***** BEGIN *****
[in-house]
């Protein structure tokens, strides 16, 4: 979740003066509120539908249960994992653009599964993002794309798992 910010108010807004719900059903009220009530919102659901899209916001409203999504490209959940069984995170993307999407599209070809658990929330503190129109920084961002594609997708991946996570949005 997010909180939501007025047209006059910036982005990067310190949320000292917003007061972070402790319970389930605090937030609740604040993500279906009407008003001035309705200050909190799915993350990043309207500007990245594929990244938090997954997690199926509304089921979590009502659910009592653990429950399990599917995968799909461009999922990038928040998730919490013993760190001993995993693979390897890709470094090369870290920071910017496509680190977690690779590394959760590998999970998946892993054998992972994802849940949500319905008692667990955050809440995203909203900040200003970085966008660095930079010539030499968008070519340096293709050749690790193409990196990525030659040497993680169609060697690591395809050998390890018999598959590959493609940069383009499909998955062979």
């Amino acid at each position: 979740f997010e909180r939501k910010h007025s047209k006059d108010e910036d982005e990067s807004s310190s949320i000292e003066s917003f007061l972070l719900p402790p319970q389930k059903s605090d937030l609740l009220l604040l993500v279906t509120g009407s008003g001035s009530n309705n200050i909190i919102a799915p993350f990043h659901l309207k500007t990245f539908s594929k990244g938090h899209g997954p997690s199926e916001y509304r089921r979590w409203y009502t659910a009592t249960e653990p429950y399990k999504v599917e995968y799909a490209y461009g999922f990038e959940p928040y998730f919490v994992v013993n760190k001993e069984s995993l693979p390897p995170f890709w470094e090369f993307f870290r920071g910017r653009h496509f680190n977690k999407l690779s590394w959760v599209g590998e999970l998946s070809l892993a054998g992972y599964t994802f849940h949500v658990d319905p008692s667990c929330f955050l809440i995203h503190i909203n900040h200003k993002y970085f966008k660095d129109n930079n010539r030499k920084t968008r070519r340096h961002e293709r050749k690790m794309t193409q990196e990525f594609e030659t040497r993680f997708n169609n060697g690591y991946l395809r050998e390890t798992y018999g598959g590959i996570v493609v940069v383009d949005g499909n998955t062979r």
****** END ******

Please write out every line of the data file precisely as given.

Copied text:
[in-house]
């Protein structure tokens, strides 16, 4: 979740003066509120539908249960994992653009599964993002794309798992 910010108010807004719900059903009220009530919102659901899209916001409203999504490209959940069984995170993307999407599209070809658990929330503190129109920084961002594609997708991946996570949005 997010909180939501007025047209006059910036982005990067310190949320000292917003007061972070402790319970389930605090937030609740604040993500279906009407008003001035309705200050909190799915993350990043309207500007990245594929990244938090997954997690199926509304089921979590009502659910009592653990429950399990599917995968799909461009999922990038928040998730919490013993760190001993995993693979390897890709470094090369870290920071910017496509680190977690690779590394959760590998999970998946892993054998992972994802849940949500319905008692667990955050809440995203909203900040200003970085966008660095930079010539030499968008070519340096293709050749690790193409990196990525030659040497993680169609060697690591395809050998390890018999598959590959493609940069383009499909998955062979």
């Amino acid at each position: 979740f997010e909180r939501k910010h007025s047209k006059d108010e910036d982005e990067s807004s310190s949320i000292e003066s917003f007061l972070l719900p402790p319970q389930k059903s605090d937030l609740l009220l604040l993500v279906t509120g009407s008003g001035s009530n309705n200050i909190i919102a799915p993350f990043h659901l309207k500007t990245f539908s594929k990244g938090h899209g997954p997690s199926e916001y509304r089921r979590w409203y009502t659910a009592t249960e653990p429950y399990k999504v599917e995968y799909a490209y461009g999922f990038e959940p928040y998730f919490v994992v013993n760190k001993e069984s995993l693979p390897p995170f890709w470094e090369f993307f870290r920071g910017r653009h496509f680190n977690k999407l690779s590394w959760v599209g590998e999970l998946s070809l892993a054998g992972y599964t994802f849940h949500v658990d319905p008692s667990c929330f955050l809440i995203h503190i909203n900040h200003k993002y970085f966008k660095d129109n930079n010539r030499k920084t968008r070519r340096h961002e293709r050749k690790m794309t193409q990196e990525f594609e030659t040497r993680f997708n169609n060697g690591y991946l395809r050998e390890t798992y018999g598959g590959i996570v493609v940069v383009d949005g499909n998955t062979r």